Due to the pandemic and infection-containment considerations, diagnostic tests, such as a nerve conduction study that used to be routine for patients with suspected Guillain-Barre Syndrome, are more difficult to do. In both U.S. cases, the initial diagnosis and treatment were all based on clinical examination by a neurological experts rather than any tests. Both patients survived but with significant residual weakness at the time these case reports came out, but that is not uncommon for Guillain-Barre Syndrome patients. The road to recovery may sometimes be long, but many patients can make a full recovery with time.
Though the reported cases of Guillain-Barre Syndrome so far all have severe symptoms, this is not uncommon in a pandemic situation where the less sick patients may stay home and not present for medical care for fear of being exposed to the virus. This, plus the limited COVID-19 testing capability across the U.S., may skew our current detection of Guillain-Barre Syndrome cases toward the sicker patients who have to go to a hospital. In general, the majority of Guillain-Barre Syndrome patients do recover, given enough time. We do not yet know whether this is true for COVID-19-related cases at this stage of the pandemic. We and colleagues around the world are working around the clock to find answers to these critical questions.
Sherry H-Y. Chou is an Associate Professor of Critical Care Medicine, Neurology, and Neurosurgery, University of Pittsburgh.
Aarti Sarwal is an Associate Professor, Neurology, Wake Forest University.
Neha S. Dangayach is an Assistant Professor of Neurology and Neurosurgery, Icahn School of Medicine at Mount Sinai.
Disclosure statement: Sherry H-Y. Chou receives funding from The University of Pittsburgh Clinical Translational Science Institute (CTSI), the National Institute of Health, and the University of Pittsburgh School of Medicine Dean's Faculty Advancement Award. Sherry H-Y. Chou is a member of Board of Directors for the Neurocritical Care Society. Neha S. Dangayach receives funding from the Bee Foundation, the Friedman Brain Institute, the Neurocritical Care Society, InCHIP-UConn Center for mHealth and Social Media Seed Grant. She is faculty for emcrit.org and for AiSinai. Aarti Sarwal does not work for, consult, own shares in or receive funding from any company or organization that would benefit from this article, and has disclosed no relevant affiliations beyond their academic appointment.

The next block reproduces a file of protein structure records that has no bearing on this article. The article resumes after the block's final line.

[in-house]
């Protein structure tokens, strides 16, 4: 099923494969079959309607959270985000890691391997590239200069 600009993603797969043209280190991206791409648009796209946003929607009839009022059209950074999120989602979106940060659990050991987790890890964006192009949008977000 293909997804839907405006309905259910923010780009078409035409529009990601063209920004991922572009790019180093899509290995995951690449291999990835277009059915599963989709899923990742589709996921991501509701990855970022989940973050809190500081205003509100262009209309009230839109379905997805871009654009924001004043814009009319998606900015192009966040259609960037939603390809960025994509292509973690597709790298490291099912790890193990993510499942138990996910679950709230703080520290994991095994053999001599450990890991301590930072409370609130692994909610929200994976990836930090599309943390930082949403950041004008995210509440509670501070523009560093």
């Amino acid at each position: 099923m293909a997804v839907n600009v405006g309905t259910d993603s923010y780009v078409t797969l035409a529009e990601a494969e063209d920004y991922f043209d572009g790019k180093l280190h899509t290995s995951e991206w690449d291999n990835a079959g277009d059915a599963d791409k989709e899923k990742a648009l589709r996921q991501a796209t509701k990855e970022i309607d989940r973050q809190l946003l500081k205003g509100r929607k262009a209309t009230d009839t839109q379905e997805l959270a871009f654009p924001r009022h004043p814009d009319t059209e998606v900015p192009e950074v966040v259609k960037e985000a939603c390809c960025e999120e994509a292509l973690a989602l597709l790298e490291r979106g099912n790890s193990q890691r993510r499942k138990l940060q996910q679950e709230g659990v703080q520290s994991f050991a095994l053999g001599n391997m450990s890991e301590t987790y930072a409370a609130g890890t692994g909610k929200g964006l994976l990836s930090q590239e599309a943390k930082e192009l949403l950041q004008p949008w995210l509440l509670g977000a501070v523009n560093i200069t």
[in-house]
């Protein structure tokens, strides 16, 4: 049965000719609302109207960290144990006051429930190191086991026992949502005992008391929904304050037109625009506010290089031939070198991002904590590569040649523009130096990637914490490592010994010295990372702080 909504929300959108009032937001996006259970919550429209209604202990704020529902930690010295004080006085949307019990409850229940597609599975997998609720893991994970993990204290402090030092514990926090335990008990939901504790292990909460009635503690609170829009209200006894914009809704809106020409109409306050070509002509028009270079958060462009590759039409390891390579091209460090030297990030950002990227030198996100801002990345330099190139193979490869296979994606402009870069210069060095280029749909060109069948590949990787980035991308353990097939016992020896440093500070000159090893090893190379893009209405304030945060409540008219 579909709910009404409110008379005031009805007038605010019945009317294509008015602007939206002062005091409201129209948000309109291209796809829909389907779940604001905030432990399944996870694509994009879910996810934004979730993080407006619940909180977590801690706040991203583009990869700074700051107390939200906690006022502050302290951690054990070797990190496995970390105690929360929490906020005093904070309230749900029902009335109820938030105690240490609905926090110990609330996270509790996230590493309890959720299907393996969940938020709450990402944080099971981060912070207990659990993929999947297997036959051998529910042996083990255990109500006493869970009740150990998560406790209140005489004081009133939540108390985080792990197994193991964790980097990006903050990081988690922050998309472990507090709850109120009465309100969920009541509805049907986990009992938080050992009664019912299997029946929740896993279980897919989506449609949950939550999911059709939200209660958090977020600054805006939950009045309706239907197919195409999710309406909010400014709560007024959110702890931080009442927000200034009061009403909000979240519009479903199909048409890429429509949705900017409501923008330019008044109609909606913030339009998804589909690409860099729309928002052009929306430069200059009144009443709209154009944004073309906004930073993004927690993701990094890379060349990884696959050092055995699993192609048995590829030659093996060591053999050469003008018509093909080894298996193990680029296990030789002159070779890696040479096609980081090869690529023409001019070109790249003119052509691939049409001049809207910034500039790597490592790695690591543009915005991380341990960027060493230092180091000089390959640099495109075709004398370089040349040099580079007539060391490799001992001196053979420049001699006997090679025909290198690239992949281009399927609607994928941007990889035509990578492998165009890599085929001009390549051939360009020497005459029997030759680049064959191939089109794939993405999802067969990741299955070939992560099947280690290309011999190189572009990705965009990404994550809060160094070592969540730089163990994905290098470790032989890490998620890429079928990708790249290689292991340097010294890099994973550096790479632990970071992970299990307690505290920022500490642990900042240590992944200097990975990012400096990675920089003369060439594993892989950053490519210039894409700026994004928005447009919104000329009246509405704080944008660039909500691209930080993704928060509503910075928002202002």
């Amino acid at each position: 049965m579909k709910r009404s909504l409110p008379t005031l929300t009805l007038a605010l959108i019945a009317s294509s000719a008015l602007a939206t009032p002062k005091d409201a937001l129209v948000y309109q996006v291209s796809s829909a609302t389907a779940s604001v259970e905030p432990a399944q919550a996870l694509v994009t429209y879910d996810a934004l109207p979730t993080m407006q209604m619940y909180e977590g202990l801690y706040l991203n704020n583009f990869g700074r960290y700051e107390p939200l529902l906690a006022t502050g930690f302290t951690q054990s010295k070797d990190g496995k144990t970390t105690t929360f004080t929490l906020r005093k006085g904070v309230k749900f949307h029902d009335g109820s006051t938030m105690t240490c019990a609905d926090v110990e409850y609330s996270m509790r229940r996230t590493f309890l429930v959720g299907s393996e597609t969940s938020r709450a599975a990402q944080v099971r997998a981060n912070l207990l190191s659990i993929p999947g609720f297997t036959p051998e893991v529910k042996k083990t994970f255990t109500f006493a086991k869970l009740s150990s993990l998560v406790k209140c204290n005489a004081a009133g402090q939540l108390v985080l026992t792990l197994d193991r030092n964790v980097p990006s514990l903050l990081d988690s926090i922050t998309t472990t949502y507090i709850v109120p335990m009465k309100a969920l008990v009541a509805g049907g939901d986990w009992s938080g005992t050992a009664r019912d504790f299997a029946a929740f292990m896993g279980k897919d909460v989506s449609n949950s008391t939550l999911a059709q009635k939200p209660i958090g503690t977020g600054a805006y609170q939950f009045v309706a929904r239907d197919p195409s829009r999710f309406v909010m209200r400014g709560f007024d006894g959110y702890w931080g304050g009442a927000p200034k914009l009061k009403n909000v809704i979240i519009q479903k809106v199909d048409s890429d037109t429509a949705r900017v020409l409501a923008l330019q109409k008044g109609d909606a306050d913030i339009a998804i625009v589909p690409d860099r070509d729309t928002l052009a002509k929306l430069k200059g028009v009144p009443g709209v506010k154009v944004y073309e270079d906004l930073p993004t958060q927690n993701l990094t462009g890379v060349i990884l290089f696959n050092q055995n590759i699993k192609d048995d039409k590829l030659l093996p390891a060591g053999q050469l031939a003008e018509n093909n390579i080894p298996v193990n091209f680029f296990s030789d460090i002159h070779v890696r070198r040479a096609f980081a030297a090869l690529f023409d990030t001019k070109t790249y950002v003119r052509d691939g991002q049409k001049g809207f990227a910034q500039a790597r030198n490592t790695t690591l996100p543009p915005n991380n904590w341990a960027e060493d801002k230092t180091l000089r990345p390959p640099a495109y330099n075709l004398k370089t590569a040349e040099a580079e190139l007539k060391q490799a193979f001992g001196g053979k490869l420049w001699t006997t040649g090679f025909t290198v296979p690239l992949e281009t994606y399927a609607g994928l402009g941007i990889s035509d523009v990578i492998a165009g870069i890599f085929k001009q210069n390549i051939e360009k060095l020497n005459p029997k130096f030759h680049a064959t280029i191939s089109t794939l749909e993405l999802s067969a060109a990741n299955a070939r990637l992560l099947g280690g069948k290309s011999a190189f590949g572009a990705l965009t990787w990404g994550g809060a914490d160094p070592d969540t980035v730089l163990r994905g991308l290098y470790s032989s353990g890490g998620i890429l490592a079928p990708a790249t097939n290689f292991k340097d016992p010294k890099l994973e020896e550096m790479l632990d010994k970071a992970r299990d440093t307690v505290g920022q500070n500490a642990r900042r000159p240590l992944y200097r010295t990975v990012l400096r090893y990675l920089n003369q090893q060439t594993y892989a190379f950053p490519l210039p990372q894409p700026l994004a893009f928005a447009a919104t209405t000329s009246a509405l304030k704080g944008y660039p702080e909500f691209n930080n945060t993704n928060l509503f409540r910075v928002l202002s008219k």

Reposted with permission from The Conversation.
One of the initial reasons social distancing guidelines were put in place was to allow the healthcare system to adapt to a surge in patients since there was a critical shortage of beds, ventilators and personal protective equipment. In fact, masks that were designed for single-use were reused for an entire week in some hospitals.
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By Jake Johnson
Unity Task Forces formed by presumptive Democratic presidential nominee Joe Biden and Sen. Bernie Sanders unveiled sweeping party platform recommendations Wednesday that—while falling short of progressive ambitions in a number of areas, from climate to healthcare—were applauded as important steps toward a bold and just policy agenda that matches the severity of the moment.
"We've moved the needle a lot, especially on environmental justice and upping Biden's ambition," said Sunrise Movement co-founder and executive director Varshini Prakash, a member of the Biden-Sanders Climate Task Force. "But there's still more work to do to push Democrats to act at the scale of the climate crisis."
The climate panel—co-chaired by Rep. Alexandria Ocasio-Cortez (D-N.Y.) and former Secretary of State John Kerry—recommended that the Democratic Party commit to "eliminating carbon pollution from power plants by 2035," massively expanding investments in clean energy sources, and "achieving net-zero greenhouse gas emissions for all new buildings by 2030."
In a series of tweets Wednesday night, Ocasio-Cortez—the lead sponsor of the House Green New Deal resolution—noted that the Climate Task Force "shaved 15 years off Biden's previous target for 100% clean energy."